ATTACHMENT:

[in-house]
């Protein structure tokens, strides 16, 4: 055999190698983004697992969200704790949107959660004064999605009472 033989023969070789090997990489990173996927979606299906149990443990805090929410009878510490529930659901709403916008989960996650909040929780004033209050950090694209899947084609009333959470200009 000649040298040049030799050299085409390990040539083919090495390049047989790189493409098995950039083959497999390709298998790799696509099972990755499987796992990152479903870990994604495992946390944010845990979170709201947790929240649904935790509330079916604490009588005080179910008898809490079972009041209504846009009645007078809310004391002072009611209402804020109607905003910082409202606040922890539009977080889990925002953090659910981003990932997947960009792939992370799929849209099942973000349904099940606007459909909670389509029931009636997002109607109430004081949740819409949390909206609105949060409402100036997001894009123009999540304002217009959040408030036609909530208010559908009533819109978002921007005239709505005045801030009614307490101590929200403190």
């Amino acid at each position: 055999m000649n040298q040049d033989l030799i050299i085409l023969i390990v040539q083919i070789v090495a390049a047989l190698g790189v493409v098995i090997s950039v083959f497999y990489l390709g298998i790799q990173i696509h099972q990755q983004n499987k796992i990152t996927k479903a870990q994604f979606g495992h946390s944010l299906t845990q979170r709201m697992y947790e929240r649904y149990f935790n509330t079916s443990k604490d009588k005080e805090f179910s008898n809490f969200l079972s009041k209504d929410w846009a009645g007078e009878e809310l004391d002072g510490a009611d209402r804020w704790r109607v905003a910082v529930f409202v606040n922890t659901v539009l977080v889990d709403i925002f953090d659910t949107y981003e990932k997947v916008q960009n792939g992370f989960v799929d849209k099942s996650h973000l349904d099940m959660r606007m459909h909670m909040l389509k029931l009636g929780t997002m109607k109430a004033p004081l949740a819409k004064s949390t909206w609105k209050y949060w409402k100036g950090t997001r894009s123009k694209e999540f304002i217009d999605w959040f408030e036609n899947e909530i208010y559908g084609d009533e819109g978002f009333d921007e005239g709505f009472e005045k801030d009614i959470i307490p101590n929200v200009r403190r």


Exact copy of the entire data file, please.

[in-house]
């Protein structure tokens, strides 16, 4: 055999190698983004697992969200704790949107959660004064999605009472 033989023969070789090997990489990173996927979606299906149990443990805090929410009878510490529930659901709403916008989960996650909040929780004033209050950090694209899947084609009333959470200009 000649040298040049030799050299085409390990040539083919090495390049047989790189493409098995950039083959497999390709298998790799696509099972990755499987796992990152479903870990994604495992946390944010845990979170709201947790929240649904935790509330079916604490009588005080179910008898809490079972009041209504846009009645007078809310004391002072009611209402804020109607905003910082409202606040922890539009977080889990925002953090659910981003990932997947960009792939992370799929849209099942973000349904099940606007459909909670389509029931009636997002109607109430004081949740819409949390909206609105949060409402100036997001894009123009999540304002217009959040408030036609909530208010559908009533819109978002921007005239709505005045801030009614307490101590929200403190």
């Amino acid at each position: 055999m000649n040298q040049d033989l030799i050299i085409l023969i390990v040539q083919i070789v090495a390049a047989l190698g790189v493409v098995i090997s950039v083959f497999y990489l390709g298998i790799q990173i696509h099972q990755q983004n499987k796992i990152t996927k479903a870990q994604f979606g495992h946390s944010l299906t845990q979170r709201m697992y947790e929240r649904y149990f935790n509330t079916s443990k604490d009588k005080e805090f179910s008898n809490f969200l079972s009041k209504d929410w846009a009645g007078e009878e809310l004391d002072g510490a009611d209402r804020w704790r109607v905003a910082v529930f409202v606040n922890t659901v539009l977080v889990d709403i925002f953090d659910t949107y981003e990932k997947v916008q960009n792939g992370f989960v799929d849209k099942s996650h973000l349904d099940m959660r606007m459909h909670m909040l389509k029931l009636g929780t997002m109607k109430a004033p004081l949740a819409k004064s949390t909206w609105k209050y949060w409402k100036g950090t997001r894009s123009k694209e999540f304002i217009d999605w959040f408030e036609n899947e909530i208010y559908g084609d009533e819109g978002f009333d921007e005239g709505f009472e005045k801030d009614i959470i307490p101590n929200v200009r403190r």